Zambia and China: Workers’ Protest, Civil Society and the Role of Opposition Politics in Elevating State Engagement

by Agnes Ngoma Leslie

Abstract

This paper examines the role of civic protest and opposition politics in changing the dynamics of the relationship between Zambia and China at the top leadership and working class levels.  It looks specifically at how the workers’ plight became elevated to the top agenda and became a major issue for the two countries’ diplomatic and strategic engagement.  It takes the view that China does not always play the dominant role, but is at times compelled to engage in strategic negotiations to maintain a satisfactory relationship with African governments, suggesting that African countries have resources they can use to strengthen their bargaining positions at the negotiating table. The paper concludes that contrary to much scholarship, China does not always play the dominant role with African countries. It suggests that African governments, leaders and communities can and do actively engage in political and community actions that influence their relationships with China. The paper looks specifically at the role that workers’ protest, opposition politics and civil society have played in changing the dynamics of the relationship between Zambia and China, at both the leadership and working class levels.  On the basis of the Zambian case, it suggests that African countries have significant resources that they can leverage to bargain and advance their national priorities when negotiating with China and to exercise leadership in that relationship.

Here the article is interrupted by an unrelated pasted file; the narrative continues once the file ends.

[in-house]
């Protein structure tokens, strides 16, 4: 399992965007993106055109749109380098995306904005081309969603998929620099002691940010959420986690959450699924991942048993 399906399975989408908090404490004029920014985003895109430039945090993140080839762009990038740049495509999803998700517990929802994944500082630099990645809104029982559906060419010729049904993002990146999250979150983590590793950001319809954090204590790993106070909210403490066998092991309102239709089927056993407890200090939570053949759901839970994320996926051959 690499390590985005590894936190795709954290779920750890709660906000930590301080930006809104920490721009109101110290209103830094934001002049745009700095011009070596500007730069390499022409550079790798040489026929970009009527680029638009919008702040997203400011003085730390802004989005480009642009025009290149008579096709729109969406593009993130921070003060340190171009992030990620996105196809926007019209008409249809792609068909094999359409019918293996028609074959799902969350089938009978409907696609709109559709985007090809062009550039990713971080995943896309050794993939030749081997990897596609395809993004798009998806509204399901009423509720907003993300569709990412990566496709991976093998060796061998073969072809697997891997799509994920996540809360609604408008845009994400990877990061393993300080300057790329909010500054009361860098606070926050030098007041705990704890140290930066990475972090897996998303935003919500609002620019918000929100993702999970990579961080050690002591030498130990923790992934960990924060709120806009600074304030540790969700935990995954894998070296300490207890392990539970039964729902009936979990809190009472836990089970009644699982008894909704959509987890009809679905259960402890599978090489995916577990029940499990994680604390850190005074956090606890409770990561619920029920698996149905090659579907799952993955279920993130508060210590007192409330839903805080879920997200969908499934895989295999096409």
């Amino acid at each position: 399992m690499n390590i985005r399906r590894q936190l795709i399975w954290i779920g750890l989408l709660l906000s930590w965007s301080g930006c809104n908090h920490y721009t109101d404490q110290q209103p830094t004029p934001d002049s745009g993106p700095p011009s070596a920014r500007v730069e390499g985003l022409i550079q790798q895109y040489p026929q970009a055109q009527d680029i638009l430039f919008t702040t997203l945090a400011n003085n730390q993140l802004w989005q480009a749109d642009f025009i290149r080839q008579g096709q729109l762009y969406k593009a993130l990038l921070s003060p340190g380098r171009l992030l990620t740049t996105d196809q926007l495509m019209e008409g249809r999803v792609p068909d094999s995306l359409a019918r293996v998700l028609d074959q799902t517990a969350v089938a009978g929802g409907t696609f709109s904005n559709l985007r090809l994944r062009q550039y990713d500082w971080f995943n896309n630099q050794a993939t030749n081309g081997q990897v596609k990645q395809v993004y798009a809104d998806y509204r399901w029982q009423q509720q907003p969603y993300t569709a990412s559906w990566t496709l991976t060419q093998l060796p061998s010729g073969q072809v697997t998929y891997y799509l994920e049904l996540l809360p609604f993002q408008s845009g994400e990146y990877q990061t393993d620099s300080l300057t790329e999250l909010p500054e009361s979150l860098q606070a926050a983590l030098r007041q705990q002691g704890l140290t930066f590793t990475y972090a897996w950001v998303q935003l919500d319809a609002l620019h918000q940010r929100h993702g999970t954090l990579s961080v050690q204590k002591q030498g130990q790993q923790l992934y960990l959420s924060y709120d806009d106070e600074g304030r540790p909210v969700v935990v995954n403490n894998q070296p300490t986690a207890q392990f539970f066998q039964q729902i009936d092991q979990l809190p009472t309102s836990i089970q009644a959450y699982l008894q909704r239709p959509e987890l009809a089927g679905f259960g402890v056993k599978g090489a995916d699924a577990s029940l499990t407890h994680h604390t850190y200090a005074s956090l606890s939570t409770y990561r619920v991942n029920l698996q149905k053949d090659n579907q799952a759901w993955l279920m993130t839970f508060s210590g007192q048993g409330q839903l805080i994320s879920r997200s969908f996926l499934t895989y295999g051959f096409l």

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Agnes Ngoma Leslie is Senior Lecturer and Outreach Director, Center for African Studies, University of Florida.  Her publications include Social Movements and Democracy in Africa: The Impact of Women’s Rights in Botswana (Routledge) and senior editor for the Encyclopedia of African History and Culture: A Learning Source Book.

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